Ruth Hale Oliver was born in Philadelphia in 1910 and spent her childhood in Washington D.C., where her father was a prominent attorney. She graduated from Bryn Mawr College before beginning her career as a writer, contributing to various magazines and newspapers throughout the 1930s and 1940s. In 1947, she became the first female astrologer to have her own daily radio show, "Ruth Hale Oliver's Horoscope," which aired on a New York City radio station. In addition to her writing and astrology work, Oliver was also an accomplished actor, appearing in several plays and films throughout her career.
In the 1950s, Oliver began teaching astrology and developed a devoted following of students. She also authored several books on the subject, including "Astrology: A Cosmic Science" and "Astrology and You." Oliver's daughter, Susan Oliver, also went on to have a successful career in the entertainment industry as an actor and director. Ruth Hale Oliver passed away in 1988 at the age of 78.
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Tucker McGuire (January 29, 1913 Winchester-August 3, 1988 London) also known as Anne Tucker McGuire, Tucker Mc Guire or Tucker McQuire was an American actor. She had one child, Janie Booth.
McGuire began her acting career in theatre before transitioning to film and television. She appeared in several Broadway productions including Picnic and The Crucible. On screen, she made her debut in the 1949 film The Great Dan Patch and went on to appear in numerous movies such as A Face in the Crowd and Love with the Proper Stranger. She also appeared in popular TV shows like Alfred Hitchcock Presents and The Twilight Zone.
In addition to her successful acting career, McGuire was also a talented writer and contributed articles to various publications. She was also an advocate for animal rights and supported various animal welfare organizations.
McGuire passed away in London in 1988 at the age of 75. Despite her relatively short list of acting credits, she is remembered for her talent and dedication to her craft.
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Ewing Mitchell (December 29, 1910 South Carolina-September 3, 1988 La Jolla) otherwise known as Ewing Young Mitchell was an American actor.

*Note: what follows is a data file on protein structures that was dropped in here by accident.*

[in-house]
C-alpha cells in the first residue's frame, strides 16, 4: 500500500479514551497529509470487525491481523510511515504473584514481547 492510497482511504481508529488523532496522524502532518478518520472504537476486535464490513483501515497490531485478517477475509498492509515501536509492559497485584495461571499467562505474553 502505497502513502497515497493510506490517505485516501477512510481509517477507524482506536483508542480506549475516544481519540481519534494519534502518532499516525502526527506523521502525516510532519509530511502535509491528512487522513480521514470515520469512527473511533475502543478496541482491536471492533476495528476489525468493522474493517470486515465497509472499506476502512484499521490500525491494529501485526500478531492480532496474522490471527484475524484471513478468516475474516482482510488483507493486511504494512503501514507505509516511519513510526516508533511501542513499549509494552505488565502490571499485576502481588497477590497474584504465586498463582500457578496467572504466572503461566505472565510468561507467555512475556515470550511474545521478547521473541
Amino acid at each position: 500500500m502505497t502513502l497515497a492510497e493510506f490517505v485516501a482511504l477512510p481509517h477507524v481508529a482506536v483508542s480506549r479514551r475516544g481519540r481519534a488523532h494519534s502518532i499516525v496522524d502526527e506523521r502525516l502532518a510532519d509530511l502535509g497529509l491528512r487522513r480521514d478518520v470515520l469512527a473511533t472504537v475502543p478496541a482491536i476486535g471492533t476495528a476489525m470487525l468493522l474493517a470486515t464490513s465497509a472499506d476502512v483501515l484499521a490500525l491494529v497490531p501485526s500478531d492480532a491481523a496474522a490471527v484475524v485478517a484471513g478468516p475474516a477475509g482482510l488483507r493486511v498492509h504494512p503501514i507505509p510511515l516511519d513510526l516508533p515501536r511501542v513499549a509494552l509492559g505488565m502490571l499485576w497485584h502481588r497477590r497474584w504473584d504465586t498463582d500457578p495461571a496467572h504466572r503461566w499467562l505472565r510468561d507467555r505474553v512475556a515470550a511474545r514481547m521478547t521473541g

Mitchell began his acting career in the 1930s and appeared in over 100 films and television shows during his career. He often played supporting roles in westerns, war films, and crime dramas. Some of his notable film credits include "The Ox-Bow Incident," "To Have and Have Not," and "The Gunfighter." Mitchell also made appearances in popular TV shows such as "Gunsmoke" and "Bonanza." He was known for his deep, commanding voice and rugged good looks. In addition to acting, Mitchell was also a skilled pilot and served in the Navy during World War II.
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Alice Nunn (October 27, 1927 Jacksonville-July 1, 1988 West Hollywood) otherwise known as Alice Elizabeth Nunn, Nunn the Pun or Large Marge was an American actor.
Alice Nunn was most commonly known for her comedic roles in films and television shows. She appeared in over 50 films throughout her acting career, including roles in movies such as "The Love God?" and "The World's Greatest Lover". Her TV credits include appearances on popular shows like "The Beverly Hillbillies", "The Twilight Zone", and "The Odd Couple".
Nunn began her career as a dancer with touring companies before transitioning to acting in the late 1950s. She continued to work in both film and television until her death in 1988. Nunn was known for her distinctive, deep voice and her larger-than-life presence on screen. She was often cast in roles that allowed her to showcase her comedic talents and ability to steal scenes.
Despite her success as a character actor, Nunn never became a household name. However, her memorable performances in films and TV shows over several decades have left an enduring legacy in the worlds of comedy and entertainment.
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Evie Hayes (June 1, 1912 Seattle-December 26, 1988 Melbourne) also known as Vina Evelyn Hayes was an American actor.
She began her career on stage in the 1920s in musicals and vaudeville shows. In 1929, she made her film debut in "The Show of Shows" and went on to appear in several other films including "Footlight Parade" and "Golddiggers of 1933." She also became a popular radio personality and hosted her own show, "The Evie Hayes Show," in the 1950s.
In the 1960s, she moved to Australia where she continued her career in radio and television, becoming a well-known personality there. She hosted her own show, "The Evie Hayes Hour," and appeared in several Australian films including "Summer of the Seventeenth Doll" and "They're A Weird Mob."
She was known for her powerful singing voice and often performed in musicals both on stage and in film. She received critical acclaim for her role in the 1933 film "42nd Street" and was inducted into the Western Australia Music Industry Hall of Fame in 2007.